# Physics velocity question

Hi, please could i have help on this question? I thought the answer should be B because it is uniform deceleration and constant velocity but the answer is A?
Here is the question: https://app.gemoo.com/share/image-annotation/582940842854494208?codeId=PYxNX28pdRJgO&origin=imageurlgenerator
Thank you very much!
Be careful - the axes are not velocity versus time, they are velocity versus distance (also remember that the velocity will not be constant once brakes are applied).
Original post by lordaxil
Be careful - the axes are not velocity versus time, they are velocity versus distance (also remember that the velocity will not be constant once brakes are applied).

Thank you for your reply. It says uniform deceleration so does that not mean that it will still be a straight line because it is constant, how would the x axis being distance change that? Also, it says uniform deceleration after the brakes are applied so would it not be constant? Thank you!
If the car is decelerating uniformly (after brakes are applied) then the velocity will decrease linearly with time. This is why you may have thought B was the right answer. However, the x-axis shows distance, not time, and the velocity will not decrease linearly with distance for uniform deceleration. Do you know the SUVAT formulae?
Original post by anonymous294
Thank you for your reply. It says uniform deceleration so does that not mean that it will still be a straight line because it is constant, how would the x axis being distance change that? Also, it says uniform deceleration after the brakes are applied so would it not be constant? Thank you!

Think about the distances covered in going from 70->65 mph as opposed to 5->0 mph. Would they be the same distance (with the same braking force) or ...?

The relevant suvat is the one not involving time so,
v^2 = u^2 + 2as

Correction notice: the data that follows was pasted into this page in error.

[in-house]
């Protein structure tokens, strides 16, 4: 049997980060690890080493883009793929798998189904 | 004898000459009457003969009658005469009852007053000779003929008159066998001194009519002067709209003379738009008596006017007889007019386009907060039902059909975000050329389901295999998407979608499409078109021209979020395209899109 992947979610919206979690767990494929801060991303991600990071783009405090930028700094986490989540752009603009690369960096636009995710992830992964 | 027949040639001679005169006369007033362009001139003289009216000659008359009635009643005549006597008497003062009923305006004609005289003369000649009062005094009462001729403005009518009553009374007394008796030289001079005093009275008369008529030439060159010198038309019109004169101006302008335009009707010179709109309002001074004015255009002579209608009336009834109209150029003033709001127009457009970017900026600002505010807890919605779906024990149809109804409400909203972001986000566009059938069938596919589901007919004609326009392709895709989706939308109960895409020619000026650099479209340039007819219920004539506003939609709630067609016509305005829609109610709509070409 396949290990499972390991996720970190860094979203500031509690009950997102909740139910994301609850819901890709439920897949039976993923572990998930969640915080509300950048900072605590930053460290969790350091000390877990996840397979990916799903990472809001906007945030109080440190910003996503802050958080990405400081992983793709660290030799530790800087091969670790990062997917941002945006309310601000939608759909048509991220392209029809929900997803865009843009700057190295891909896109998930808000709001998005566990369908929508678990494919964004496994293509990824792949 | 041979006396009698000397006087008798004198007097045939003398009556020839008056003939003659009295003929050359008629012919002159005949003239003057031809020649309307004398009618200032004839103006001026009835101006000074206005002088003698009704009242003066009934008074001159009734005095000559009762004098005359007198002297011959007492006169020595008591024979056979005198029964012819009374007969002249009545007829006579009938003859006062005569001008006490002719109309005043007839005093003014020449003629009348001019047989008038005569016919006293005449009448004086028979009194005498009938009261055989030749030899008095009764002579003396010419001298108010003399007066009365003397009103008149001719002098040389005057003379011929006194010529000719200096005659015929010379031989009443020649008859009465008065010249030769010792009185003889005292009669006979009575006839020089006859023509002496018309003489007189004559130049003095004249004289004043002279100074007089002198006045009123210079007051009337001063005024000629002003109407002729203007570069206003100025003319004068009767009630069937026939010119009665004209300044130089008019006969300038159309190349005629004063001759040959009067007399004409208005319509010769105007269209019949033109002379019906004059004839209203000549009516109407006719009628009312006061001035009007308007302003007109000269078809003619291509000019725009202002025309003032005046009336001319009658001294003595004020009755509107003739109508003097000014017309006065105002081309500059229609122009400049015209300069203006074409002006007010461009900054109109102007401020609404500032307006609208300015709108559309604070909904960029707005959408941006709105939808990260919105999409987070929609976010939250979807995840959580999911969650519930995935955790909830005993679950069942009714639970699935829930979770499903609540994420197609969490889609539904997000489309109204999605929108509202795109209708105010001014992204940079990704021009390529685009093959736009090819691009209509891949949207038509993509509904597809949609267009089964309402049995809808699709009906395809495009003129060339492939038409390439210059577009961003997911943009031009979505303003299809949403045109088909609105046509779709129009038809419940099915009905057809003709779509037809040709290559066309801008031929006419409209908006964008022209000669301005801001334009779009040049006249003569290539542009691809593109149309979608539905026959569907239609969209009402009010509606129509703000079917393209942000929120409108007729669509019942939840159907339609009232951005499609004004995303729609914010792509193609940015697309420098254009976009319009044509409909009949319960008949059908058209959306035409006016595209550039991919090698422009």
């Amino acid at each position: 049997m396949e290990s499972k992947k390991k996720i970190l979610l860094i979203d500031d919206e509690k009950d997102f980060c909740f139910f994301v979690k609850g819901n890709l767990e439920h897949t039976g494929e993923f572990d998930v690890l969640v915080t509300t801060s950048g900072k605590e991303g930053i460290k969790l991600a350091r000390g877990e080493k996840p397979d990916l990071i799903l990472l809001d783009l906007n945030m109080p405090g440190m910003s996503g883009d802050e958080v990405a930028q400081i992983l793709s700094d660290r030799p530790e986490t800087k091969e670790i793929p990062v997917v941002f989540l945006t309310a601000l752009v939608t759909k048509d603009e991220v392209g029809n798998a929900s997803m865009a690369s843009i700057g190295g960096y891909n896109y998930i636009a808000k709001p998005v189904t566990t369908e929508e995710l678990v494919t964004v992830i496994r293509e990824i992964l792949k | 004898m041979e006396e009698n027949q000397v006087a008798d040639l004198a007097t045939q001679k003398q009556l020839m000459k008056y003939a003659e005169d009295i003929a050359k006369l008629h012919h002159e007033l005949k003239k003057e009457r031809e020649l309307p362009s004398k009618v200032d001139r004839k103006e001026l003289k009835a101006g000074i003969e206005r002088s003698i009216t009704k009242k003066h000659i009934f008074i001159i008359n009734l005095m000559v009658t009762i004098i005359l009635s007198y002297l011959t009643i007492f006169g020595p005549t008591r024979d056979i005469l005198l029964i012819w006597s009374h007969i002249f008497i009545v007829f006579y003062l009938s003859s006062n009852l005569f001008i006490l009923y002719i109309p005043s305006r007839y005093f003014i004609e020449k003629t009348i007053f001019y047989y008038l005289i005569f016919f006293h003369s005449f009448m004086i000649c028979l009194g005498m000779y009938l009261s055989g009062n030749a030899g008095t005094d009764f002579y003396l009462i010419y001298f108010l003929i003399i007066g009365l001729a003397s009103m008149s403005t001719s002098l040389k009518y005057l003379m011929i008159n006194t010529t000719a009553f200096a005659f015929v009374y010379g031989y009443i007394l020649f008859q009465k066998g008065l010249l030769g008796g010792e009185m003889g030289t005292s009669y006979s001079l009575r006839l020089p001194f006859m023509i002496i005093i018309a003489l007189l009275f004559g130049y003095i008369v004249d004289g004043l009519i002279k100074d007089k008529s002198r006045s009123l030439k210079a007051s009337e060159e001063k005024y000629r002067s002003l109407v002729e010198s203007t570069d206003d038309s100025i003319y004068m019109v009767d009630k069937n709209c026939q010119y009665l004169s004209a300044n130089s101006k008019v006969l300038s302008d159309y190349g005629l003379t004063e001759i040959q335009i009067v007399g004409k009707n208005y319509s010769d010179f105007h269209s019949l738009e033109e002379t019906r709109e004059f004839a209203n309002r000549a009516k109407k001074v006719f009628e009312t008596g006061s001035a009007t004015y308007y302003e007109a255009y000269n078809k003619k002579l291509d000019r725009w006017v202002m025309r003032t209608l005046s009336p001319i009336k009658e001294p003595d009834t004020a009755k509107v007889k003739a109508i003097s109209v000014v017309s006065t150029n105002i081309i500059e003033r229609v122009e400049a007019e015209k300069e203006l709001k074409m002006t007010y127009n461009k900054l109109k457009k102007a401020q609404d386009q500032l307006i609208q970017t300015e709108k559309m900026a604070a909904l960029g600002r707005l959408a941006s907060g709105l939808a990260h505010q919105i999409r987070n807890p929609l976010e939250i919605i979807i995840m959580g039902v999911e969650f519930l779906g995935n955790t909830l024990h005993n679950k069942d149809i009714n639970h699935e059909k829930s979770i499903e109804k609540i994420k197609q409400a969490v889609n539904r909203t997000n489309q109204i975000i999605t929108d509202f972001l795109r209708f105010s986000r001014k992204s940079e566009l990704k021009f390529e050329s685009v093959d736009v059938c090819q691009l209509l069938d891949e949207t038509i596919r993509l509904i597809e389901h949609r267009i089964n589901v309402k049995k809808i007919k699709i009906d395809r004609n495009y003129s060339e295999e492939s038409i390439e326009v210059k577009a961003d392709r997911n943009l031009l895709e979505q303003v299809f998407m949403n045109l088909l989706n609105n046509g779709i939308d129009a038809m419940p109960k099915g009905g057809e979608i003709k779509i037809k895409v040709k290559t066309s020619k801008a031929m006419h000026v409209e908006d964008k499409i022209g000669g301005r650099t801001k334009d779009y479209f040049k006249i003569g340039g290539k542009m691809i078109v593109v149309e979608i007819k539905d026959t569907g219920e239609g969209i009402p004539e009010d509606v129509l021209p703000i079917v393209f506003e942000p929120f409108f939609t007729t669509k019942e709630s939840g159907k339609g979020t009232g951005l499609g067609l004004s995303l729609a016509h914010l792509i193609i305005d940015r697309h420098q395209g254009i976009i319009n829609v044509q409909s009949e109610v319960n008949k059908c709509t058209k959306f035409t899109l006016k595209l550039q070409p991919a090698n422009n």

So its a quadratic relationship between v (y axis) and s (x axis) as a and u are constant so make sure you can square that with the graphs/your intuition.
(edited 3 months ago)
Original post by mqb2766
Think about the distances covered in going from 70->65 mph as opposed to 5->0 mph. Would they be the same distance (with the same braking force) or ...?

The relevant suvat is the one not involving time so,
v^2 = u^2 + 2as
So its a quadratic relationship between v (y axis) and s (x axis) as a and u are constant so make sure you can square that with the graphs/your intuition.

For your first question, would the distance be the same because the change in velocity for both is the same so when it is squared it would still be equal and you are dividing by the constant ‘a’ so s will be equal?
Also, I sort of understand what you mean by the relations between v and s. Does the formula show that the graph will be s and v^2 so instead of being a straight line for acceleration, it will be squared so turn into a curve instead?
Thank you very much!
Original post by anonymous294
For your first question, would the distance be the same because the change in velocity for both is the same so when it is squared it would still be equal and you are dividing by the constant ‘a’ so s will be equal?
Also, I sort of understand what you mean by the relations between v and s. Does the formula show that the graph will be s and v^2 so instead of being a straight line for acceleration, it will be squared so turn into a curve instead?
Thank you very much!

Youre in a car and when you brake with the same force youre saying that you would travel the same distance going from 70->65 and 5->0? The first one is motorway braking so you tavel a long way, the second youd travel a gnats whisker. Surely?